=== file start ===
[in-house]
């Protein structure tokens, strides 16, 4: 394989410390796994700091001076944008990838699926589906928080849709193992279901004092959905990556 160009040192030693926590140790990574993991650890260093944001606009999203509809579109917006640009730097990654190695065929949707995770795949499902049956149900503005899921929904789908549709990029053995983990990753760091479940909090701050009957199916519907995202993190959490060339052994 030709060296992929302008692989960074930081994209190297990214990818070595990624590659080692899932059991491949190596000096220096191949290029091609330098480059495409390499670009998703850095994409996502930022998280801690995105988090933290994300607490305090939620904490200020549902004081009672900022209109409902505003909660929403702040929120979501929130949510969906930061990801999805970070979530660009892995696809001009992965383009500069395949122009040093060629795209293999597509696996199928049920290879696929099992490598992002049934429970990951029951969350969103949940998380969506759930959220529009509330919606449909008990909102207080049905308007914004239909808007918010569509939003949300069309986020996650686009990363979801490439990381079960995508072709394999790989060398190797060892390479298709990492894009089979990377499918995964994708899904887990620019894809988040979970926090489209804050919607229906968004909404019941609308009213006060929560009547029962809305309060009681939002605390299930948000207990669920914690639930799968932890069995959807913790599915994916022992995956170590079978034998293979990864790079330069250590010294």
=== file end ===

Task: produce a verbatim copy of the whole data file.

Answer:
[in-house]
């Protein structure tokens, strides 16, 4: 394989410390796994700091001076944008990838699926589906928080849709193992279901004092959905990556 160009040192030693926590140790990574993991650890260093944001606009999203509809579109917006640009730097990654190695065929949707995770795949499902049956149900503005899921929904789908549709990029053995983990990753760091479940909090701050009957199916519907995202993190959490060339052994 030709060296992929302008692989960074930081994209190297990214990818070595990624590659080692899932059991491949190596000096220096191949290029091609330098480059495409390499670009998703850095994409996502930022998280801690995105988090933290994300607490305090939620904490200020549902004081009672900022209109409902505003909660929403702040929120979501929130949510969906930061990801999805970070979530660009892995696809001009992965383009500069395949122009040093060629795209293999597509696996199928049920290879696929099992490598992002049934429970990951029951969350969103949940998380969506759930959220529009509330919606449909008990909102207080049905308007914004239909808007918010569509939003949300069309986020996650686009990363979801490439990381079960995508072709394999790989060398190797060892390479298709990492894009089979990377499918995964994708899904887990620019894809988040979970926090489209804050919607229906968004909404019941609308009213006060929560009547029962809305309060009681939002605390299930948000207990669920914690639930799968932890069995959807913790599915994916022992995956170590079978034998293979990864790079330069250590010294």